Europe gets jitters over wider union

EU faces its greatest challenge

After years of promises to expand eastwards, the European Union will tomorrow set off down the road to enlargement with the publication of proposals to invite six new members.

The Commission will propose that Slovenia and Estonia should join Poland, the Czech Republic, Hungary and Cyprus in the first wave of new member states.

The proposals will give existing EU leaders a clear choice when they come to finalise the list of new countries during a December meeting in Luxembourg.

The proposals, entitled "Agenda 2000", will also set out plans for major reform of EU policies on farming and aid for poor regions, paving the way for expansion.

The enlargement of the EU coincides with a parallel process occurring in Nato, as both organisations seek to end the old Cold War divisions. For the EU, the current expansion is the most challenging and potentially divisive yet undertaken. It is already causing more friction than the accession of Spain, Portugal and Greece in the 1980s.

The first six applicants (or "five-plus-one" as the group is known, distinguishing Cyprus from the East Europeans) may be full members by 2002. With a total of 10 applicants waiting to join, the expansion could ultimately lead to a European Union of half a billion people, stretching from the Arctic Circle to the Aegean, and from the Black Sea to the Atlantic Ocean.

The difficulties facing would-be members, as they seek to meet the EU's single-market standards, adopt agricultural norms, ensure democratic freedoms and apply EU policies on open borders and the environment, are far-reaching.

But the candidates seem determined to make the grade. For some would- be members, the economic benefit of the EU is now a higher priority than the military security of Nato membership. Nevertheless, the candidates are watching with some trepidation as evidence grows that political will to accept them may be lacking.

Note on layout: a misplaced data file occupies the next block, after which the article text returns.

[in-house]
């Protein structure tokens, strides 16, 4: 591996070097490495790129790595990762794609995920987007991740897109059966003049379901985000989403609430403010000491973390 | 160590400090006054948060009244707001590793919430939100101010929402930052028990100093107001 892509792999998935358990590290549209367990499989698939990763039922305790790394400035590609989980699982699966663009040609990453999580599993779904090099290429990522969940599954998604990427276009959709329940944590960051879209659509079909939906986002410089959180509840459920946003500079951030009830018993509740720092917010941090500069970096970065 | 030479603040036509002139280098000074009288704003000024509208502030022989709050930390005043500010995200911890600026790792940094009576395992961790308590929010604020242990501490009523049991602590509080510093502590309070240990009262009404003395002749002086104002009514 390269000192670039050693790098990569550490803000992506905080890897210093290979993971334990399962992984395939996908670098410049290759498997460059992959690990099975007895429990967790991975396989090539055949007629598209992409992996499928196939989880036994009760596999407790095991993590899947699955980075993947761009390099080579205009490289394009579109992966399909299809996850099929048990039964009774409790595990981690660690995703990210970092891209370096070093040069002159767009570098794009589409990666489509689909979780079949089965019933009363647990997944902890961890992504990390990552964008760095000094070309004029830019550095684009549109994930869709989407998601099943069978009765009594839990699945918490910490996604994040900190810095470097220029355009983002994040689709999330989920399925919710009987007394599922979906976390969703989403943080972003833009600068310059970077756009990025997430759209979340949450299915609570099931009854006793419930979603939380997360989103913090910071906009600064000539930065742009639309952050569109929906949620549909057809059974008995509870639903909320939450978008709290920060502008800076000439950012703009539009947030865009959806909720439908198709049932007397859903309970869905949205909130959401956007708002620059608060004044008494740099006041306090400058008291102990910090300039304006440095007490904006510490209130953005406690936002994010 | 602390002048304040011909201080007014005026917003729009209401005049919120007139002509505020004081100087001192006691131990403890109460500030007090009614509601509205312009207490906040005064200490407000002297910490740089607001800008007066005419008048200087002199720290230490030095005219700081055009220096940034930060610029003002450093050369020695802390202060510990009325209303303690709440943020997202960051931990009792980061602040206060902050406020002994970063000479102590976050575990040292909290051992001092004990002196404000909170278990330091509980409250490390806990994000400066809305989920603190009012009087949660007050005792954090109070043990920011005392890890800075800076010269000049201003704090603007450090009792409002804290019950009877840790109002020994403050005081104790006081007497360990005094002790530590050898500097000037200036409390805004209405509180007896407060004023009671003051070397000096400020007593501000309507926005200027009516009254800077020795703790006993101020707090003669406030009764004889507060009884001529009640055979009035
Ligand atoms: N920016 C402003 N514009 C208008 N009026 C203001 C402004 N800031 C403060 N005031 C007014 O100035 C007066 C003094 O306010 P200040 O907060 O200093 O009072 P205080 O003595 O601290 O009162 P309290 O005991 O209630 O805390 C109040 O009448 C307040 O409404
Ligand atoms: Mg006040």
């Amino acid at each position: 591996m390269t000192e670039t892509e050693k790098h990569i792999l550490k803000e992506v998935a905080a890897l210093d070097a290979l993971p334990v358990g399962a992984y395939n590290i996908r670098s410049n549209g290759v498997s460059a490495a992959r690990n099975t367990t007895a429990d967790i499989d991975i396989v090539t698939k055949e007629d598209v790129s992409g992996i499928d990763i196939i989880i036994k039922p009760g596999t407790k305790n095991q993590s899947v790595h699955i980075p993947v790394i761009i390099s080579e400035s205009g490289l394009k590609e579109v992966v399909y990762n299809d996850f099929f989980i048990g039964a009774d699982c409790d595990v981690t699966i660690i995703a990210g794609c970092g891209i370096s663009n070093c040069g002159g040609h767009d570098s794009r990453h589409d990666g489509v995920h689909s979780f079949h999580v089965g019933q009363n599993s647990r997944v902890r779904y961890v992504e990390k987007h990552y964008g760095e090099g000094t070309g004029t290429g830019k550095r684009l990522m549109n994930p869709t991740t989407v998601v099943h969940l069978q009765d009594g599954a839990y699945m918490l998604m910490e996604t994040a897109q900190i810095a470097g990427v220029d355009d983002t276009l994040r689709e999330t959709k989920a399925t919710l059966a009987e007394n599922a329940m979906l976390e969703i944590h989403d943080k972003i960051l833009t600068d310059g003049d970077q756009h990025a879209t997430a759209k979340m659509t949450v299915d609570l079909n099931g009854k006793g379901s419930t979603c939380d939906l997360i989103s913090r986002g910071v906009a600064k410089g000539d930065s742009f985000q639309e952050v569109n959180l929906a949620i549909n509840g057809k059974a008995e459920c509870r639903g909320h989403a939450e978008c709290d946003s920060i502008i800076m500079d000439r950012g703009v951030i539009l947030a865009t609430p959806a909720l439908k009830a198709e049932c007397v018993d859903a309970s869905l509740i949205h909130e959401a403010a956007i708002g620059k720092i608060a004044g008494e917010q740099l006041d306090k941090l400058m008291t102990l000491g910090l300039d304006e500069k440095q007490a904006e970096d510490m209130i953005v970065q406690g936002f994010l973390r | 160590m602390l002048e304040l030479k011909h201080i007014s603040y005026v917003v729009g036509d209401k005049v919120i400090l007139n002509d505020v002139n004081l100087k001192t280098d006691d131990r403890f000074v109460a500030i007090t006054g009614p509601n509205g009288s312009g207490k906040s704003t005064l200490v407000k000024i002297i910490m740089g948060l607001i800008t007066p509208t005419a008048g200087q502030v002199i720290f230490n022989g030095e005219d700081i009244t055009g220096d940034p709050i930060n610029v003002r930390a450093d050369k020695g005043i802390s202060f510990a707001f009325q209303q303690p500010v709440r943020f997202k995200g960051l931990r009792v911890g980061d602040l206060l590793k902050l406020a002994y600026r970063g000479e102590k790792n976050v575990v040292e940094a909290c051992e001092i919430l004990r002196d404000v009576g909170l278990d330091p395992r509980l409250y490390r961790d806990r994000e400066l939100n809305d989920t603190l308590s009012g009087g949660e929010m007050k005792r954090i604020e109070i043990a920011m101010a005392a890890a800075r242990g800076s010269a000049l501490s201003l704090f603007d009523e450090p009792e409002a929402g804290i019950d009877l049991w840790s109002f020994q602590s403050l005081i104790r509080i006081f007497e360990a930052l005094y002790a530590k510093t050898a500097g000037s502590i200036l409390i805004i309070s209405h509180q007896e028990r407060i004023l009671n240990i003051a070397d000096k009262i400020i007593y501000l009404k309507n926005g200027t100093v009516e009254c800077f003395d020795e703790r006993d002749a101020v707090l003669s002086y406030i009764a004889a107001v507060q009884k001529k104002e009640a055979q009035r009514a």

Britain has always backed enlargement, some would say because it is likely to dilute federalism. But some countries - such as Spain, Italy, Ireland and Greece - fear expansion, knowing it will divert aid from their own, poorer regions.

Commission proposals for reform of the common agricultural policy (CAP) have been drawn up with enlargement in mind; the idea is to take the burden off the taxpayer and help consumers.

Under plans for reforming structural funds, to be published next week, the Commission envisages a freeze on spending and an overhaul of priorities, which are certain to cause ructions, particularly in poorer southern countries. Even without enlargement, the plans mean a reduction in the number of EU citizens benefiting from structural funds from 51 to 31 per cent.

Germany, hitherto in the vanguard of the supporters of EU expansion, has developed increasingly cold feet due to fears that it will be asked to pay the bill.

The strictures of meeting the Maastricht criteria for the single currency have exacerbated fears about cost across the union.

Should Europe fail to set up a single currency by 1 January 1999, it is widely acknowledged that enlargement would be forced off its tracks.

France is only lukewarm, and French officials have recently questioned whether the EU has the "common vision" necessary to accept new members.

Smaller member states fear expansion will diminish their clout, shifting the balance of power as the new members wield their votes in the Council of Ministers.

The strongest evidence of a cooling towards the eastern neighbours came at the Amsterdam summit, when the existing 15 failed to agree even on mild reforms in readiness for enlargement.

Bitter divisions over expansion also emerged last week within the European Commission, when Jacques Santer, President of the European Commission, and several commissioners, urged restricting first-wave negotiations to Poland, the Czech Republic and Hungary.

Sir Leon Brittan, the trade commissioner, argued against a political fix, saying expert opinions justified Slovenia and Estonia joining too. In the end, the case for broader expansion won the day.

This decision may defuse doubts about the EU's commitment to proceed with enlargement. Had the smaller list been agreed at Commission level, the prospects of a broader enlargement being endorsed by member states would have been small, and accusations from candidates of political double- dealing would have been levelled against Brussels.

Start your day with The Independent, sign up for daily news emails
Have you tried new the Independent Digital Edition apps?
ebooksA special investigation by Andy McSmith
Arts and Entertainment
Books should be for everyone, says Els, 8. Publisher Scholastic now agrees
booksAn eight-year-old saw a pirate book was ‘for boys’ and took on the publishers
Life and Style